Offseason Optimism and Concern: Offense

| July 25th, 2023

Training camp is that magical time of year when every NFL fan can have exactly what they want. If you are an optimist who wants to believe your favorite team is going to be good, there’s plenty of reason for hope. If you get your jollies on being negative (you know who you are), it’s not hard to find something to be pessimistic about.

Regardless of which side of the fence you fall on, today’s article will have something for you. Let’s go through the roster position-by-position and identify why you should be hopeful and why you should be concerned. We’ll start today with the offense, and move to the defense tomorrow.


Reason for hope: Justin Fields took a small step forward in Year 2, and now enters Year 3 with a vastly improved supporting cast and familiarity with the offense, both of which are firsts for his NFL career. He fits the criteria for making the leap to superstardom better than any other young QB in the NFL.

Cause for concern: Fields takes a ton of sacks and has really struggled on short and quick passes so far in the NFL. Those passes make up a bulk of a QB’s pass attempts, and there is no guarantee he gets better there. If he can’t improve at the easy stuff, he’s never going to be a quality NFL starter.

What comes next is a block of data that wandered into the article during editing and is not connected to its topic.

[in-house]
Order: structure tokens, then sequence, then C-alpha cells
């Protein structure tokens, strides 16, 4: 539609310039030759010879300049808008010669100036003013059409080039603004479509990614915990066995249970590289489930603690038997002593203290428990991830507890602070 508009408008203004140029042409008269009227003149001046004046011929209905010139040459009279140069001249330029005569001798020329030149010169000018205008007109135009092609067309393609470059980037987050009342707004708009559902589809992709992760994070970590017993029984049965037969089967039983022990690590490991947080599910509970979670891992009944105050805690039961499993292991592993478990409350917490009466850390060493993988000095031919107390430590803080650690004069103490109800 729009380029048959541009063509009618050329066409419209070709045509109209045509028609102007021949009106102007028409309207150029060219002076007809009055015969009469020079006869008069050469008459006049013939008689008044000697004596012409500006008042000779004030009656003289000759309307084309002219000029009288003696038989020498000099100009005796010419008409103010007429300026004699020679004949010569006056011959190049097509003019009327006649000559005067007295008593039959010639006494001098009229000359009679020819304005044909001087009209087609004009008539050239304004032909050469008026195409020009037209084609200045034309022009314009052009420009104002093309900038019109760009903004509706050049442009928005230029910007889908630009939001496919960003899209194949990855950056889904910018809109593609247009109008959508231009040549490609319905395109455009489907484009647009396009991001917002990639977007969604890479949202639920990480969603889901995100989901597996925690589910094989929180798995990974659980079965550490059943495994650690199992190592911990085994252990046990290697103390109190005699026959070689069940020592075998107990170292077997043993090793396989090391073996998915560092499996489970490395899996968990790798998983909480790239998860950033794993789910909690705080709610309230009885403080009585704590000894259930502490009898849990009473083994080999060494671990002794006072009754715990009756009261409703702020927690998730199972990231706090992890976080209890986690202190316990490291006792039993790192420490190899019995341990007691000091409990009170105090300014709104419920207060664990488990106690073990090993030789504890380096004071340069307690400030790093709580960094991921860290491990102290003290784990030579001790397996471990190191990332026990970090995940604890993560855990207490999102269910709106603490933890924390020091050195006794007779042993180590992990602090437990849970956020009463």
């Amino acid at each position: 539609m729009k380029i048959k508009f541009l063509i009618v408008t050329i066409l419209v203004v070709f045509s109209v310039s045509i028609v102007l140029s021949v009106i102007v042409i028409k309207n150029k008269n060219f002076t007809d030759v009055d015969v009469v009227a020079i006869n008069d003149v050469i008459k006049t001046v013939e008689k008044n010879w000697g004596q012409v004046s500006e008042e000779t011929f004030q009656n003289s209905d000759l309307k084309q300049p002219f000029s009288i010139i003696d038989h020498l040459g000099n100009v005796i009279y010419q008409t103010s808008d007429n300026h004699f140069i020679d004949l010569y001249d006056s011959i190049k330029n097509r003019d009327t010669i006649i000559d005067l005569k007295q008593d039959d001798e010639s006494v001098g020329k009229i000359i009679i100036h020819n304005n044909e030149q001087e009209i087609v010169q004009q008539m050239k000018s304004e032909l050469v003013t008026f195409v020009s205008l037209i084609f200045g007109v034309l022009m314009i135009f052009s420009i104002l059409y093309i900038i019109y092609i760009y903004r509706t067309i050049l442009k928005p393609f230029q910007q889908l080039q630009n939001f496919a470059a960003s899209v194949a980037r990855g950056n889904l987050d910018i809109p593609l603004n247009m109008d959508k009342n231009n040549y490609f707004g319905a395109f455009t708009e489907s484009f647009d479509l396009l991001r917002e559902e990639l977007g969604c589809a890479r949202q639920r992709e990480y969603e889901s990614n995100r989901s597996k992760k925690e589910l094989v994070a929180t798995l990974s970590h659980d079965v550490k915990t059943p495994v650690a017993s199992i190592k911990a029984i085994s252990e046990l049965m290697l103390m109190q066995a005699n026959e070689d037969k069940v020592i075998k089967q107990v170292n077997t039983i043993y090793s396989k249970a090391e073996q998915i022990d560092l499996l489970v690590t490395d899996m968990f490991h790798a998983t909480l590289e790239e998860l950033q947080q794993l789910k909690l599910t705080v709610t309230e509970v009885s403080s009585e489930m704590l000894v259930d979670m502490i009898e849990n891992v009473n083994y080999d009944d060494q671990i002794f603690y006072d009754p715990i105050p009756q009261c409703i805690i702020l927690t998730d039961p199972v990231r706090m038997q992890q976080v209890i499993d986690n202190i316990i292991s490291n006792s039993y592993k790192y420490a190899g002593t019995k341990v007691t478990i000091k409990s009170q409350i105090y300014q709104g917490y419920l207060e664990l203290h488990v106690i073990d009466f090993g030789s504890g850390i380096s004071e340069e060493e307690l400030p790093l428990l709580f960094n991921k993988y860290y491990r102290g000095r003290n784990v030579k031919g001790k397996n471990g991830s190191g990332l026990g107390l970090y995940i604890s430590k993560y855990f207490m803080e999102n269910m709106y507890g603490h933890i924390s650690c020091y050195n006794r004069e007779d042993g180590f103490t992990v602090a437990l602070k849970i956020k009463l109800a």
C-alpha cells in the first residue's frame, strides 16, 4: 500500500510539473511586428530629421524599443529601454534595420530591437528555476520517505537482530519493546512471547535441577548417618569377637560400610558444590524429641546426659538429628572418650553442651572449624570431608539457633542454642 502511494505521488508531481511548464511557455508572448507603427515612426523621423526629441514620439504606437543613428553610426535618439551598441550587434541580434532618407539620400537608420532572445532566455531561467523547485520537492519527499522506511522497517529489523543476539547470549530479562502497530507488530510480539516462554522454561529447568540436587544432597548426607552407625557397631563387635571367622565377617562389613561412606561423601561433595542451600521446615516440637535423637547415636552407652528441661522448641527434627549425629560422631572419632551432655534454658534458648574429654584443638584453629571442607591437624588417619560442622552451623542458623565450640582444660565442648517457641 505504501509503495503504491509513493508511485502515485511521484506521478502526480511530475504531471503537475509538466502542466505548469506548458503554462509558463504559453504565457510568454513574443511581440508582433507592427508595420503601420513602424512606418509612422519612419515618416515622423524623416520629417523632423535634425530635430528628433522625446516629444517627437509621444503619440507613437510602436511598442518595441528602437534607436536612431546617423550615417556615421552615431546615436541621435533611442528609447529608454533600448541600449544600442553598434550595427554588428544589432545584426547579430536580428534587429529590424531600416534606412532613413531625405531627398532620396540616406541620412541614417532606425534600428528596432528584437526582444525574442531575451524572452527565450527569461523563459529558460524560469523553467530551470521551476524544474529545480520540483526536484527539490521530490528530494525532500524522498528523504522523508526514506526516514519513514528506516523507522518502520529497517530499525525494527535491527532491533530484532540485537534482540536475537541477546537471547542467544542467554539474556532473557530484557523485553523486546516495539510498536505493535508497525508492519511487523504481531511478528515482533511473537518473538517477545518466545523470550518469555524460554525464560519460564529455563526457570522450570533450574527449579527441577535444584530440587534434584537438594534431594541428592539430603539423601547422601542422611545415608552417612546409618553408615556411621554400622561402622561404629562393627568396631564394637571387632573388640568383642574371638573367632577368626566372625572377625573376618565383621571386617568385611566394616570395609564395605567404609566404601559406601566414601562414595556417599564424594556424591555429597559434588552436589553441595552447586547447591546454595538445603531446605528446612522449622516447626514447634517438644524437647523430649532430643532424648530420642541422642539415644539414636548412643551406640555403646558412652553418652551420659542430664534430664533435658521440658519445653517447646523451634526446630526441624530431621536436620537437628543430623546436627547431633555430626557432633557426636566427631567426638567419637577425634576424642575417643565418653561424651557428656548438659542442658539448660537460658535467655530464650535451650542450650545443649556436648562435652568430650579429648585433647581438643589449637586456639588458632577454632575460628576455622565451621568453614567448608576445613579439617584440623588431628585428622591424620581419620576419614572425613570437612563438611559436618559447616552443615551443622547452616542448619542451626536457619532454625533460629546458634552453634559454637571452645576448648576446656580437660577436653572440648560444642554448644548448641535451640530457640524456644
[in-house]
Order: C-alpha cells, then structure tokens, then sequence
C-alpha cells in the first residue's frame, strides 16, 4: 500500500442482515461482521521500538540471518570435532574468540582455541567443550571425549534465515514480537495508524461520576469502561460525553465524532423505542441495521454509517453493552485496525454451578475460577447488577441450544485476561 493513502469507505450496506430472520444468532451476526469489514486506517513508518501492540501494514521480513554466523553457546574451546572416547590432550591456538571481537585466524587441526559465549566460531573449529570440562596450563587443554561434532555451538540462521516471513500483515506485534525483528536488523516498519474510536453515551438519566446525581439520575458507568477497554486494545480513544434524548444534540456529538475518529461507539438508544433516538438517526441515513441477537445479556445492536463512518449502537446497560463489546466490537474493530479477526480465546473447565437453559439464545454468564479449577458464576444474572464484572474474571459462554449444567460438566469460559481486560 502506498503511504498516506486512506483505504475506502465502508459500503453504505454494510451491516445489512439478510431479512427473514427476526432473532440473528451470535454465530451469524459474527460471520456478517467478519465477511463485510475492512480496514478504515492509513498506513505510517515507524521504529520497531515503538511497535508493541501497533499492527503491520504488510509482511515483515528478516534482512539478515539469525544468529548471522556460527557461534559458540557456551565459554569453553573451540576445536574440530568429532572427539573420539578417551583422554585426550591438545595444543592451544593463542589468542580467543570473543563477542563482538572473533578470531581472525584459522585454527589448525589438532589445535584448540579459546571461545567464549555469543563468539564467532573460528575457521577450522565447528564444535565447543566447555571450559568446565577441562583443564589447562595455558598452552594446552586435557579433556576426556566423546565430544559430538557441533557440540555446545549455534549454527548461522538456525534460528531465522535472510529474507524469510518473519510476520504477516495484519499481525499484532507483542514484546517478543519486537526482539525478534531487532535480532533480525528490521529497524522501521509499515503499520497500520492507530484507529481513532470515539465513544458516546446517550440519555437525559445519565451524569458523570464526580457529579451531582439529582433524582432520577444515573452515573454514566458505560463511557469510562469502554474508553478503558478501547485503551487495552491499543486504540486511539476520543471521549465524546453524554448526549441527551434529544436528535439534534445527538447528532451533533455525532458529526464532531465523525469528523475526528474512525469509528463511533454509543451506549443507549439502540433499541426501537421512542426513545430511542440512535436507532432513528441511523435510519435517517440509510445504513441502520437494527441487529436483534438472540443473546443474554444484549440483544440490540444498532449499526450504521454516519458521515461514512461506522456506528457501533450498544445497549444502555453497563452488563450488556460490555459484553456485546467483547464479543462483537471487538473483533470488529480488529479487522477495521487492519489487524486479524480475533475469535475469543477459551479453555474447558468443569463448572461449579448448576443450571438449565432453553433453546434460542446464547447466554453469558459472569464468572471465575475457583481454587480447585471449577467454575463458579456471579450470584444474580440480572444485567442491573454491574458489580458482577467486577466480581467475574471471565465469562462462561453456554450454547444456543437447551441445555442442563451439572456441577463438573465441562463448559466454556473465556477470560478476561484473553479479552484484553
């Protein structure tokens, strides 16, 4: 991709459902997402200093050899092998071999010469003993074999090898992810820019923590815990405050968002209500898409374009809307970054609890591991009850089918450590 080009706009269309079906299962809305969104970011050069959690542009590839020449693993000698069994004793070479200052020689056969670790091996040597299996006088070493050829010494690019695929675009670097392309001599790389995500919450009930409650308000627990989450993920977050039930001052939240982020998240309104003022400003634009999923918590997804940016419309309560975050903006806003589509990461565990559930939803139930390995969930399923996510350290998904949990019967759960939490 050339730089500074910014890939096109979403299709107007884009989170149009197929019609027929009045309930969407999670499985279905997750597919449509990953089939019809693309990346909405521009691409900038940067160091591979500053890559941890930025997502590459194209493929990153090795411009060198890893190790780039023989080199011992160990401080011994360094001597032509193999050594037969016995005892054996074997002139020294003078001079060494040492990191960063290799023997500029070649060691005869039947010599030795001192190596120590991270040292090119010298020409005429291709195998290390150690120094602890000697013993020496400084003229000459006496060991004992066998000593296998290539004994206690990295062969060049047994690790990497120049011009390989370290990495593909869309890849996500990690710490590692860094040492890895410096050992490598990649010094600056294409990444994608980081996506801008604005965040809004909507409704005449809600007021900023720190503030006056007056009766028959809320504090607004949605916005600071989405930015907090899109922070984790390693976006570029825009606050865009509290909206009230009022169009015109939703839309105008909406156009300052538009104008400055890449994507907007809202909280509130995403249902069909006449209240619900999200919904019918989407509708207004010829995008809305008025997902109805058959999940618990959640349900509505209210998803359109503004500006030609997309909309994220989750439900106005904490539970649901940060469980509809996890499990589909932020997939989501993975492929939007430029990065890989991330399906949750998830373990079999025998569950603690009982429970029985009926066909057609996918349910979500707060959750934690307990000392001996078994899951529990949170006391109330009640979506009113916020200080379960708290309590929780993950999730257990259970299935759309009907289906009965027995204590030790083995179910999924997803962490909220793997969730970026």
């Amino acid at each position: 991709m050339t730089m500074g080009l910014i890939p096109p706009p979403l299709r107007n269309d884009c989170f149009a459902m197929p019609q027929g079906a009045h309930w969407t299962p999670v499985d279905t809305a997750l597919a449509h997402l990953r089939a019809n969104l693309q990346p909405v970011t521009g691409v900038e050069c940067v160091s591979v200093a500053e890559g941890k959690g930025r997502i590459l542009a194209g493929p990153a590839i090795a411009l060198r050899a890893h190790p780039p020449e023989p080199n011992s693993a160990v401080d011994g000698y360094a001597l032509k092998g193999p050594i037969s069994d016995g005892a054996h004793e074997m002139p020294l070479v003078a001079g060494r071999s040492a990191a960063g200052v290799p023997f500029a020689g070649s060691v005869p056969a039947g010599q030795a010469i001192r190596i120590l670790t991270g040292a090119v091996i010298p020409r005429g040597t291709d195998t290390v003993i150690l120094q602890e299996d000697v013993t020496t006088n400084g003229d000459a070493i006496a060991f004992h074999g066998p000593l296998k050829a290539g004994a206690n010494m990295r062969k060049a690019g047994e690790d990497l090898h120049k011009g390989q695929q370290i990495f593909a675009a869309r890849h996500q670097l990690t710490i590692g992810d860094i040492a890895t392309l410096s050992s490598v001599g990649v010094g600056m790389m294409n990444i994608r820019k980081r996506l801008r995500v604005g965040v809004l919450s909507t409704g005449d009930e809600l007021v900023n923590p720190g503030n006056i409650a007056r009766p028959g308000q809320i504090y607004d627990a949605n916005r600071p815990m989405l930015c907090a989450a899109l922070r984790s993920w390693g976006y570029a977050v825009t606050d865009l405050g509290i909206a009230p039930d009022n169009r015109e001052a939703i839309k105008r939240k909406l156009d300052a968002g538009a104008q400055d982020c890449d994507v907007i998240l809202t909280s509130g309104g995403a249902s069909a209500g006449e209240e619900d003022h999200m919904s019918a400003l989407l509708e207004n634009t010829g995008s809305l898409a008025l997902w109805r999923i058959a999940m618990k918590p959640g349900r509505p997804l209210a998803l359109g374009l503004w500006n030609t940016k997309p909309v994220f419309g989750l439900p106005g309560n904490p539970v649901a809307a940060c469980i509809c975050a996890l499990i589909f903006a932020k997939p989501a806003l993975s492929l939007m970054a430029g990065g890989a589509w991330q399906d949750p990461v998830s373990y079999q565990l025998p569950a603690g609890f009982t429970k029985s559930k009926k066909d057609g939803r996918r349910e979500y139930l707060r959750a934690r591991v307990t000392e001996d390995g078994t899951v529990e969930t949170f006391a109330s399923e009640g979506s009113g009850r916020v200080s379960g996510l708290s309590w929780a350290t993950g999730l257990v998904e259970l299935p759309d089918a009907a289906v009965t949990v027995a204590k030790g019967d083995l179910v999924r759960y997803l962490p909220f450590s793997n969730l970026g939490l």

Running Back

Reason for hope: Khalil Herbert and D’Onta Foreman are two of the best rushers in the NFL, as they finished 4th and 7th, respectively, in rush yards over expectation in 2022. They are both significantly better runners than David Montgomery, which should improve Chicago’s rushing attack that was already among the best in the NFL.

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Grading the Roster: Offense

| July 19th, 2023

Camp approaches, which means it’s time for me to grade the roster. Like I’ve done the last few years, I’ll grade on a 1-10 scale, with 1 being the worst in the NFL, 10 being the best, and 5 being an average NFL unit. Let’s get right down to it.

Quarterback: 4

Key Players: Justin Fields, PJ Walker

Others: Nathan Peterman, Tyson Bagent

I should start here by noting that I’m grading based on past production so that I don’t project what I personally think will happen in the future. After a terrible 1st month, Fields more or less spent the bulk of his sophomore campaign as an average passer and elite runner, though he also took a ton of sacks, and a decent number of them were his fault. There is some hope he can make a Year 3 leap towards superstardom, but until he does, it’s hard to rank him much higher than average.

The overall grade gets dinged because of depth; Fields has missed multiple games due to injury in each of his first two seasons, and PJ Walker seems like a less than ideal backup with a career 58% completion rate, 6.4 yards per attempt, and 5 TD to 11 INT. Peterman and Bagent will compete to be the practice squad QB, and we can only hope that we don’t see either of them take a meaningful snap this season.